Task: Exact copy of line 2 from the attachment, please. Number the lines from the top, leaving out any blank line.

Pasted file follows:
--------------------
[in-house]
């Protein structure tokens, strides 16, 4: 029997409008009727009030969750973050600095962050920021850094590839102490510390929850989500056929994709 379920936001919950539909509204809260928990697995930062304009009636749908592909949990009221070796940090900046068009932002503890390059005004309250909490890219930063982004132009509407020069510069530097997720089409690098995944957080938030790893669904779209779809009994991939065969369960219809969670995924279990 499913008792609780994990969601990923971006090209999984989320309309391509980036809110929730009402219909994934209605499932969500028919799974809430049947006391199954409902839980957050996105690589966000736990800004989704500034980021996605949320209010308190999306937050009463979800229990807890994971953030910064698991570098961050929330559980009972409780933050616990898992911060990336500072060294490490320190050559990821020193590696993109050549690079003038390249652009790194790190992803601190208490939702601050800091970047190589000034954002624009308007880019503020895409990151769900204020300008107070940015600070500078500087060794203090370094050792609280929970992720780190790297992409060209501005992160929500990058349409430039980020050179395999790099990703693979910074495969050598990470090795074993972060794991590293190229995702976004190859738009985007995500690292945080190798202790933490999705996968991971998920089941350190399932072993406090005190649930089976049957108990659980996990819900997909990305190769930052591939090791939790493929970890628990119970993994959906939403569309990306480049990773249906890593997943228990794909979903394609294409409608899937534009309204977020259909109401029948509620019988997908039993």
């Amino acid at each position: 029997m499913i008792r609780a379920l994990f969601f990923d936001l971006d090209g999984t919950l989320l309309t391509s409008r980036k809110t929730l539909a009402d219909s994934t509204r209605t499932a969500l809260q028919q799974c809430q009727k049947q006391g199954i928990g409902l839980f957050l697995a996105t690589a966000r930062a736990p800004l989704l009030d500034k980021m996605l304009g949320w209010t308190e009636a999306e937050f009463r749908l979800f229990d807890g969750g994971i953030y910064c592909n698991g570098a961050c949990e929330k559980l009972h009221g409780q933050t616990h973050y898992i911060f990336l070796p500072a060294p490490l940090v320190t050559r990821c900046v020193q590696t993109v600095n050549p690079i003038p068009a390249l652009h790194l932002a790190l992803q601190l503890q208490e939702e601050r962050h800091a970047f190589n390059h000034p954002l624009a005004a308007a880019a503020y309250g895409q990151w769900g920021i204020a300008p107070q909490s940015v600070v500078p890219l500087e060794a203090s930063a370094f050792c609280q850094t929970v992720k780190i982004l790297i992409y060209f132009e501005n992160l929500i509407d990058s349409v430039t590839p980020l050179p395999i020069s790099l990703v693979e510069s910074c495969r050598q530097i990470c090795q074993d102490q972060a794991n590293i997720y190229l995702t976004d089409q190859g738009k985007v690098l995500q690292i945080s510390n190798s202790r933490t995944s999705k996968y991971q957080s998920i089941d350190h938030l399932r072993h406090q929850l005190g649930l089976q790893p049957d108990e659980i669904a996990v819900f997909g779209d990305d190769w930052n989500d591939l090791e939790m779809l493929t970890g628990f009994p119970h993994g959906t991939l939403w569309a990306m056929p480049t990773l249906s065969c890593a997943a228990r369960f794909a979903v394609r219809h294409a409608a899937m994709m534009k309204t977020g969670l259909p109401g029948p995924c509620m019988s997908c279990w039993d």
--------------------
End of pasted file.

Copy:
């Protein structure tokens, strides 16, 4: 029997409008009727009030969750973050600095962050920021850094590839102490510390929850989500056929994709 379920936001919950539909509204809260928990697995930062304009009636749908592909949990009221070796940090900046068009932002503890390059005004309250909490890219930063982004132009509407020069510069530097997720089409690098995944957080938030790893669904779209779809009994991939065969369960219809969670995924279990 499913008792609780994990969601990923971006090209999984989320309309391509980036809110929730009402219909994934209605499932969500028919799974809430049947006391199954409902839980957050996105690589966000736990800004989704500034980021996605949320209010308190999306937050009463979800229990807890994971953030910064698991570098961050929330559980009972409780933050616990898992911060990336500072060294490490320190050559990821020193590696993109050549690079003038390249652009790194790190992803601190208490939702601050800091970047190589000034954002624009308007880019503020895409990151769900204020300008107070940015600070500078500087060794203090370094050792609280929970992720780190790297992409060209501005992160929500990058349409430039980020050179395999790099990703693979910074495969050598990470090795074993972060794991590293190229995702976004190859738009985007995500690292945080190798202790933490999705996968991971998920089941350190399932072993406090005190649930089976049957108990659980996990819900997909990305190769930052591939090791939790493929970890628990119970993994959906939403569309990306480049990773249906890593997943228990794909979903394609294409409608899937534009309204977020259909109401029948509620019988997908039993």